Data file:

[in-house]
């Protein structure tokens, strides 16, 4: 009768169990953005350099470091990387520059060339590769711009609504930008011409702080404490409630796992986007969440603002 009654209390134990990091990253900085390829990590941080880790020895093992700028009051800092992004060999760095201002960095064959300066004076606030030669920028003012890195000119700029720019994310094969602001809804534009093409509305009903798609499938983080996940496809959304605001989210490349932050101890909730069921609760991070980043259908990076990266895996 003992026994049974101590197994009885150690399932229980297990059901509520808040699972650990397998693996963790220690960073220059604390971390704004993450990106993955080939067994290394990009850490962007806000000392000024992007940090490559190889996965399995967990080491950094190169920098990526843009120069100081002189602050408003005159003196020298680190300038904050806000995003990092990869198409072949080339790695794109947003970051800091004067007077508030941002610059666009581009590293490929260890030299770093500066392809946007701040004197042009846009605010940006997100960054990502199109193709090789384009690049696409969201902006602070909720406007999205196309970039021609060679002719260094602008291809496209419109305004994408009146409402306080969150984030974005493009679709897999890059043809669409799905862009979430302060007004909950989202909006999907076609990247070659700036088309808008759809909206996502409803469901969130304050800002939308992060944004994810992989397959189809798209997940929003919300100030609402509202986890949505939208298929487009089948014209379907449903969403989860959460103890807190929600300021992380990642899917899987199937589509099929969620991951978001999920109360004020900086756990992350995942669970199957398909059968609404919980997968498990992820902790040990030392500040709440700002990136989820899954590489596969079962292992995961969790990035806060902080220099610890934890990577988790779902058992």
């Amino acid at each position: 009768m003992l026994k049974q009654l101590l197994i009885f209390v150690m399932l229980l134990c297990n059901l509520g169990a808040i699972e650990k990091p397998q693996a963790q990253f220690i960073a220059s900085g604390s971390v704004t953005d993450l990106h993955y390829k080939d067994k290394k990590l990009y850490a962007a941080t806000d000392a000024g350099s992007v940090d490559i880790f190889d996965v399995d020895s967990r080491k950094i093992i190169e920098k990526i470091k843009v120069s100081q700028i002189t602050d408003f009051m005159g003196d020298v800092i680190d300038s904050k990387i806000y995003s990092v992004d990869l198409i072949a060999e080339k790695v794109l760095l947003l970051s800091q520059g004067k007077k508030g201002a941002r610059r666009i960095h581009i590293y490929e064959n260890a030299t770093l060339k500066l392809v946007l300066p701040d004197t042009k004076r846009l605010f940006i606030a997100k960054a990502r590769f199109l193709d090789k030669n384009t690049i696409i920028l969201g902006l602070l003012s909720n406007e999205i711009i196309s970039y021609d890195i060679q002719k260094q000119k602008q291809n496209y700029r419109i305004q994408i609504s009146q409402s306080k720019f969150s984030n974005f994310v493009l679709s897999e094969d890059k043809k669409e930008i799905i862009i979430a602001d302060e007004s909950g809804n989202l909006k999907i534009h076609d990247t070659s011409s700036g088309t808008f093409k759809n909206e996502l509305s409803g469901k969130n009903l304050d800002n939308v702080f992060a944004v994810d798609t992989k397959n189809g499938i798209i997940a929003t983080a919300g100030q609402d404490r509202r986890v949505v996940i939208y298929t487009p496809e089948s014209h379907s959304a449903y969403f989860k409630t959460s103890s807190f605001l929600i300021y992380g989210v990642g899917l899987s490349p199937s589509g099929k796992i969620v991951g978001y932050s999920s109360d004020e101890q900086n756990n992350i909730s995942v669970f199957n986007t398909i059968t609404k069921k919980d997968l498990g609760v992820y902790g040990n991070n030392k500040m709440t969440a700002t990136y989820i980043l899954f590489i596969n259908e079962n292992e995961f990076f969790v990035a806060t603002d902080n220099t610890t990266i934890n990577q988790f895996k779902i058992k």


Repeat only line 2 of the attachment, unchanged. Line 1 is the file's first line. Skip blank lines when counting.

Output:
């Protein structure tokens, strides 16, 4: 009768169990953005350099470091990387520059060339590769711009609504930008011409702080404490409630796992986007969440603002 009654209390134990990091990253900085390829990590941080880790020895093992700028009051800092992004060999760095201002960095064959300066004076606030030669920028003012890195000119700029720019994310094969602001809804534009093409509305009903798609499938983080996940496809959304605001989210490349932050101890909730069921609760991070980043259908990076990266895996 003992026994049974101590197994009885150690399932229980297990059901509520808040699972650990397998693996963790220690960073220059604390971390704004993450990106993955080939067994290394990009850490962007806000000392000024992007940090490559190889996965399995967990080491950094190169920098990526843009120069100081002189602050408003005159003196020298680190300038904050806000995003990092990869198409072949080339790695794109947003970051800091004067007077508030941002610059666009581009590293490929260890030299770093500066392809946007701040004197042009846009605010940006997100960054990502199109193709090789384009690049696409969201902006602070909720406007999205196309970039021609060679002719260094602008291809496209419109305004994408009146409402306080969150984030974005493009679709897999890059043809669409799905862009979430302060007004909950989202909006999907076609990247070659700036088309808008759809909206996502409803469901969130304050800002939308992060944004994810992989397959189809798209997940929003919300100030609402509202986890949505939208298929487009089948014209379907449903969403989860959460103890807190929600300021992380990642899917899987199937589509099929969620991951978001999920109360004020900086756990992350995942669970199957398909059968609404919980997968498990992820902790040990030392500040709440700002990136989820899954590489596969079962292992995961969790990035806060902080220099610890934890990577988790779902058992």